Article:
Electricity Subsidies and Household Welfare in Jordan - Can households afford to pay for the budget crisis?


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Executive Summary

·   The disruption of gas supply from Egypt has led to increases in the cost of electricity production in Jordan

·   The most evident measure for Jordan to face the current financial crisis in the electricity sector is increasing electricity tariffs in the country

·   Various options exist for electricity tariff reforms in Jordan. These options are assessed based on distributional implications (effect of increase on household welfare) and cost recovery potential of electricity tariffs reforms

·   This document is a background paper for the Jordan Poverty Reduction Strategy

Key Findings

·   Two electricity tariff reform options have been examined

o   Increasing tariffs with the current tariffs structure

o   Changing tariffs structure

·   The electricity consumption is highly related to households and any reform on tariffs will have an impact on households (positive and significant relationship) 

·   The level of impact on household welfare depends on several factors:

o   Tariff structure

o   Assumptions about household behavioral reactions to changes in tariffs (elasticity)

o   Inflation assumptions

o   Assumptions about cross-substitution of products

 

Increasing tariffs with the current structure

·   Increases with zero elasticity and no inflation

o   High percentage increases in tariffs simply increase the cost for households proportionally

o   Under the most optimistic assumptions from a revenues perspective (no inflation, zero elasticity and high tariffs increases), households would be able to cover a small percentage of the current deficit

o   As such, sharp increases in tariffs are unlikely to solve the deficit problem

·   Increases with varying elasticity and inflation (negative elasticity)

o   Households respond to increases in tariffs by reducing electricity consumption

o   The combination of higher prices and lower quantity results in smaller additional revenues for the electricity system as compared to previous case of zero elasticity

o   Decrease in household electricity due to increase in prices will not have a major impact on total electricity consumption while gains in revenue are small

·   Both options for increasing tariffs with the current structure are not very promising in the effort to solve the deficit problem

Changing tariffs structure

·   Changing the current tariff structure was simulated as a tariff reform option for consideration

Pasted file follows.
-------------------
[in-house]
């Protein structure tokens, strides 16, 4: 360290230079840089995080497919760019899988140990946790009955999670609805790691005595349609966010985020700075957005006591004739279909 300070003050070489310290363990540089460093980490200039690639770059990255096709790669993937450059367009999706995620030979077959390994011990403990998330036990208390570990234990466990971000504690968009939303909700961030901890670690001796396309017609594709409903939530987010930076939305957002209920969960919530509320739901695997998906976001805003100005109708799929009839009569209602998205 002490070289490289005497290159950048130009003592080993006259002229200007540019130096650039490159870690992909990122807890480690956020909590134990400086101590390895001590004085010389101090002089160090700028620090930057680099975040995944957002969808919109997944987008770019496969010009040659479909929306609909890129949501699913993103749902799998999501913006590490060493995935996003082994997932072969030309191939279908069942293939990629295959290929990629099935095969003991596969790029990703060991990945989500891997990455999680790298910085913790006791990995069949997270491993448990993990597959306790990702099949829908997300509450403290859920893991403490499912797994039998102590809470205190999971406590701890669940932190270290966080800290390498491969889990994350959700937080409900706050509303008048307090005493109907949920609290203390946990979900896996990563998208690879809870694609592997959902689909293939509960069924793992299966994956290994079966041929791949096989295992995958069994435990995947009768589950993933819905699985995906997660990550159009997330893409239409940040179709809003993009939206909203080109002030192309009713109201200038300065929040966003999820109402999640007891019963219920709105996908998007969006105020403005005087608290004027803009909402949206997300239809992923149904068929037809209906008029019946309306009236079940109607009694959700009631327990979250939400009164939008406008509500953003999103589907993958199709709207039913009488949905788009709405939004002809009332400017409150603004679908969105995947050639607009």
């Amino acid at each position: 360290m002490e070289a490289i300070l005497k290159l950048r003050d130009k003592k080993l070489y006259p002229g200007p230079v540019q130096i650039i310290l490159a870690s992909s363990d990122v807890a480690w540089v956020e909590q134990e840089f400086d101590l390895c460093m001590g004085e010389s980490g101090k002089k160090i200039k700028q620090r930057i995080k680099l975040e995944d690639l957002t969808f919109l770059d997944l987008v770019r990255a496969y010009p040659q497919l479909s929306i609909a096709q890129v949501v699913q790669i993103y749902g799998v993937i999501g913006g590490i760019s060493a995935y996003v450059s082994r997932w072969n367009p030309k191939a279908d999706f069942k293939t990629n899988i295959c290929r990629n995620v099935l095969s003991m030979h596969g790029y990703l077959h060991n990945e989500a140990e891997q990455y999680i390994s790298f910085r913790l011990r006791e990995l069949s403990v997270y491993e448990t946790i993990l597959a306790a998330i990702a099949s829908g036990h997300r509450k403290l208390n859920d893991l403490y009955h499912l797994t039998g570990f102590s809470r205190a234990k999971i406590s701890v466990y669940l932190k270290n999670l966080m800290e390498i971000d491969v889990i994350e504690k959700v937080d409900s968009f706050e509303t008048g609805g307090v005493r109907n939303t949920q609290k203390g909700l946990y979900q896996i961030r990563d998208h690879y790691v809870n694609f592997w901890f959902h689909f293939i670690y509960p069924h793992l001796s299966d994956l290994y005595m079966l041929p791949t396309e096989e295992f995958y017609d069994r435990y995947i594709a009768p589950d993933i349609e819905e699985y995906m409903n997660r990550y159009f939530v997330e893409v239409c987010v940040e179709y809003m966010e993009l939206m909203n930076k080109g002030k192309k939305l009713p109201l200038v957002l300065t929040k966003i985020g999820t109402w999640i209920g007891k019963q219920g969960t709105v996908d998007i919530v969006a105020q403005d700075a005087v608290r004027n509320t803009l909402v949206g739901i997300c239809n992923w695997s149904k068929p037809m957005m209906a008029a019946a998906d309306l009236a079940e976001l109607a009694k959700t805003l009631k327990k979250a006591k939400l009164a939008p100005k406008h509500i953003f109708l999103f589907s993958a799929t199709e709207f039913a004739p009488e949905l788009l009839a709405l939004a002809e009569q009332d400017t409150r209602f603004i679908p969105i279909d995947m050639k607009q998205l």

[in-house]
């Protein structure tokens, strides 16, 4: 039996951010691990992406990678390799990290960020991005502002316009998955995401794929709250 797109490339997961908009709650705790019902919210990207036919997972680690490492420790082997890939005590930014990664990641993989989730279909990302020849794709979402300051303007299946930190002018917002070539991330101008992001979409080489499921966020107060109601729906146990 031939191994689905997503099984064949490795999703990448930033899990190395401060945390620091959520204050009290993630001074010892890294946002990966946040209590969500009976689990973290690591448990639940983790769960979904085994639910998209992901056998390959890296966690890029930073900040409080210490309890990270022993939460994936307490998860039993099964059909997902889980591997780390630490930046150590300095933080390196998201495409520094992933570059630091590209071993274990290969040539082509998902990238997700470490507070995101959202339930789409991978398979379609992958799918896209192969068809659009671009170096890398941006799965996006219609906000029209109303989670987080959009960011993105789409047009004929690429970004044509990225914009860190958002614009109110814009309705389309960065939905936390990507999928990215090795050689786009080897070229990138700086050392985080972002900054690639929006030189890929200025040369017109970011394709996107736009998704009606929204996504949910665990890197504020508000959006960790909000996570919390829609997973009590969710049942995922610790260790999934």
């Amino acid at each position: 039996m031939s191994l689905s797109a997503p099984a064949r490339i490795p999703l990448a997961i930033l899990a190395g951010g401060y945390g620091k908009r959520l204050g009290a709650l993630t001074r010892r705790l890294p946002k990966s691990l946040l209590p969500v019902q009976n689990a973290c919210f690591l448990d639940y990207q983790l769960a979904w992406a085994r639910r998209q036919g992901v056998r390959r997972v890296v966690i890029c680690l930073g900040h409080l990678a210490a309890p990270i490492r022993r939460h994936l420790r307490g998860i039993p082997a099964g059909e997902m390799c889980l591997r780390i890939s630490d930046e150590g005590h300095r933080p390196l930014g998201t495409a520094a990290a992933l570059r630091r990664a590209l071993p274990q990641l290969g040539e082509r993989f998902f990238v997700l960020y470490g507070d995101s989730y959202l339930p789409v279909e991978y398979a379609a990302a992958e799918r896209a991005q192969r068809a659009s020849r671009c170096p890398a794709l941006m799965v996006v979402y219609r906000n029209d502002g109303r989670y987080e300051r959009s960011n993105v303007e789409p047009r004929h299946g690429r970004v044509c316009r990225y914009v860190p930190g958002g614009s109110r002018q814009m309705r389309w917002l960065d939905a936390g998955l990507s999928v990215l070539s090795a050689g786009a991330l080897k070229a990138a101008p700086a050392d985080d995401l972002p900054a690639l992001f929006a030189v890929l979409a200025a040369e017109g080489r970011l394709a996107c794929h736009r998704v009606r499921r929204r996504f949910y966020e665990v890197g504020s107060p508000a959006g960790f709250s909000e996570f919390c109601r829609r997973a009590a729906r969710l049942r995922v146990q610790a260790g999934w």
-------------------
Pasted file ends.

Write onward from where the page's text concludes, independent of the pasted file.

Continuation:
·   Changing the current tariff structure involves increasing the number of tariff brackets which would consequently reduce consumer’s surplus and increase revenues for the electricity system

·   Changing the tariffs within each tariffs bracket implies household expenditure on electricity increases significantly (more than double in some cases)

·   This option is more equitable than just increasing tariffs with the current structure

·   Changes affect different deciles by different proportions therefore changes are more progressive, equitable and efficient in terms of revenues for the system  

Recommended Actions and Initiatives

·   The Government needs to consider a multi-tiered approach to address the debt crisis and look beyond the electricity system to find financial resources to pay for the deficit generated by the electricity system

·   Three sets of measures are identified:

o   Restructure and increase tariffs to make them more equitable from a welfare perspective and more efficient from a cost recovery perspective

o   Reconsider the electricity sector as a whole by considering options to diversify sources of energy and reducing the risk associated with shortages of one supply

o   Consider the debt problem to be a national finance issue, instead of an electricity system issue only

 

Report Name

Date

Timeline

Electricity Subsidies and Household Welfare in Jordan - Can households afford to pay for the budget crisis?

December 2011

Not Applicable

Author

Supporting Donor

The World Bank

The World Bank

Sector

Lead Ministry

Monetary Policy

Ministry of Planning & International Cooperation (MoPIC)

Key Topics

Debt crisis – Elasticity – Electricity – Households – Inflation – Reform – Tariff increase – Tariff structure

 

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